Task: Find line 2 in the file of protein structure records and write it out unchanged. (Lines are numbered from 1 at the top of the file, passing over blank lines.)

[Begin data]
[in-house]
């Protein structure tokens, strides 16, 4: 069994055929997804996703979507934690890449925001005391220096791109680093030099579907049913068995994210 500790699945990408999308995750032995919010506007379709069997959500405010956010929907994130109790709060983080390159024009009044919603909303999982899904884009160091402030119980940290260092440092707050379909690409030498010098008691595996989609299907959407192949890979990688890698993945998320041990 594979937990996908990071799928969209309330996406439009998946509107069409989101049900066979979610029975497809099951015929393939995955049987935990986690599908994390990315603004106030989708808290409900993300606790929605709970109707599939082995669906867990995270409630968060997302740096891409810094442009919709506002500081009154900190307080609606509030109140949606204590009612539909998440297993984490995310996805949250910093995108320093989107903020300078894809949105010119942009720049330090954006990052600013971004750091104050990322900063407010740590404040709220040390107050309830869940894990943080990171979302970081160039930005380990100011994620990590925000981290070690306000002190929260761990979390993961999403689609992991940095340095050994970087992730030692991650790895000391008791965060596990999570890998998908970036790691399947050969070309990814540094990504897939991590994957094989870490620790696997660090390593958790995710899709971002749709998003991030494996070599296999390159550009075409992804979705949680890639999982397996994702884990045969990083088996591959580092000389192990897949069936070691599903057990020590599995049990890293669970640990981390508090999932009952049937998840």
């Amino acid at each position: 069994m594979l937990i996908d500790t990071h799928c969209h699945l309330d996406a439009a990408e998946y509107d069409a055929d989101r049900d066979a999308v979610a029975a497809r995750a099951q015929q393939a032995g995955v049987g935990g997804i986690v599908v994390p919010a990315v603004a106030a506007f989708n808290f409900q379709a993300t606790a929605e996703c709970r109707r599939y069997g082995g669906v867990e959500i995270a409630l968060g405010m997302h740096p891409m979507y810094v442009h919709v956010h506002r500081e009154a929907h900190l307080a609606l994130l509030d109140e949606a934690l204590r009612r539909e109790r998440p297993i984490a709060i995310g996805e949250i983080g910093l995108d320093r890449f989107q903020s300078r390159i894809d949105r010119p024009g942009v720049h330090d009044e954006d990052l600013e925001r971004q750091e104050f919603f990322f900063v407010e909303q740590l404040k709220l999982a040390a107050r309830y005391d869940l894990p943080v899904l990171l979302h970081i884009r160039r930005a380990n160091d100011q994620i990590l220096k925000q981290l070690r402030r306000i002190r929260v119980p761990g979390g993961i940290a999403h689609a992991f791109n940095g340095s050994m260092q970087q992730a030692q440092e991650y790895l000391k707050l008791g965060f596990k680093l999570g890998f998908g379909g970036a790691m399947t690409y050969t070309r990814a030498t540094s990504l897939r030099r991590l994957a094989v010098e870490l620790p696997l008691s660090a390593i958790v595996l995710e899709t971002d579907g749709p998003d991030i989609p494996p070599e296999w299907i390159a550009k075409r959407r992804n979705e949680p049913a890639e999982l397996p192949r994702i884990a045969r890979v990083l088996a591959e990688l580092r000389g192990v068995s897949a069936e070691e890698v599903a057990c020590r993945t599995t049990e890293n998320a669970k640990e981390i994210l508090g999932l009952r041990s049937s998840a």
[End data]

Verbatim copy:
């Protein structure tokens, strides 16, 4: 069994055929997804996703979507934690890449925001005391220096791109680093030099579907049913068995994210 500790699945990408999308995750032995919010506007379709069997959500405010956010929907994130109790709060983080390159024009009044919603909303999982899904884009160091402030119980940290260092440092707050379909690409030498010098008691595996989609299907959407192949890979990688890698993945998320041990 594979937990996908990071799928969209309330996406439009998946509107069409989101049900066979979610029975497809099951015929393939995955049987935990986690599908994390990315603004106030989708808290409900993300606790929605709970109707599939082995669906867990995270409630968060997302740096891409810094442009919709506002500081009154900190307080609606509030109140949606204590009612539909998440297993984490995310996805949250910093995108320093989107903020300078894809949105010119942009720049330090954006990052600013971004750091104050990322900063407010740590404040709220040390107050309830869940894990943080990171979302970081160039930005380990100011994620990590925000981290070690306000002190929260761990979390993961999403689609992991940095340095050994970087992730030692991650790895000391008791965060596990999570890998998908970036790691399947050969070309990814540094990504897939991590994957094989870490620790696997660090390593958790995710899709971002749709998003991030494996070599296999390159550009075409992804979705949680890639999982397996994702884990045969990083088996591959580092000389192990897949069936070691599903057990020590599995049990890293669970640990981390508090999932009952049937998840």